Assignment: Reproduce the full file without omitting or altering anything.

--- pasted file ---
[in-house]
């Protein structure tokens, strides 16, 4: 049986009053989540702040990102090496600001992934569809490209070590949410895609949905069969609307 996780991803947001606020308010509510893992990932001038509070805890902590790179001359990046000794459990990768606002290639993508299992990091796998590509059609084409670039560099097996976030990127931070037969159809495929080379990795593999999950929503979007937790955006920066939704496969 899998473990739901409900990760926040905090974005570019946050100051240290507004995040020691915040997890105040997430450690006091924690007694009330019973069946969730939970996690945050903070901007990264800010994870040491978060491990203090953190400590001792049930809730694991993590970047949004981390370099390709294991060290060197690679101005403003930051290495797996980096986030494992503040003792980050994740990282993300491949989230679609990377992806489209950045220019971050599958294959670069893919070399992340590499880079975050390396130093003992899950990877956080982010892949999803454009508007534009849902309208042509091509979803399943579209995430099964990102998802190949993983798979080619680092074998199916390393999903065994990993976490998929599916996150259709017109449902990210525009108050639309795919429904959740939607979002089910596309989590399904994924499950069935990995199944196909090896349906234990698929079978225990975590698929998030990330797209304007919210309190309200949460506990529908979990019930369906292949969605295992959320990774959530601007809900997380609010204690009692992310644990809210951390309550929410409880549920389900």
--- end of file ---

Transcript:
[in-house]
């Protein structure tokens, strides 16, 4: 049986009053989540702040990102090496600001992934569809490209070590949410895609949905069969609307 996780991803947001606020308010509510893992990932001038509070805890902590790179001359990046000794459990990768606002290639993508299992990091796998590509059609084409670039560099097996976030990127931070037969159809495929080379990795593999999950929503979007937790955006920066939704496969 899998473990739901409900990760926040905090974005570019946050100051240290507004995040020691915040997890105040997430450690006091924690007694009330019973069946969730939970996690945050903070901007990264800010994870040491978060491990203090953190400590001792049930809730694991993590970047949004981390370099390709294991060290060197690679101005403003930051290495797996980096986030494992503040003792980050994740990282993300491949989230679609990377992806489209950045220019971050599958294959670069893919070399992340590499880079975050390396130093003992899950990877956080982010892949999803454009508007534009849902309208042509091509979803399943579209995430099964990102998802190949993983798979080619680092074998199916390393999903065994990993976490998929599916996150259709017109449902990210525009108050639309795919429904959740939607979002089910596309989590399904994924499950069935990995199944196909090896349906234990698929079978225990975590698929998030990330797209304007919210309190309200949460506990529908979990019930369906292949969605295992959320990774959530601007809900997380609010204690009692992310644990809210951390309550929410409880549920389900």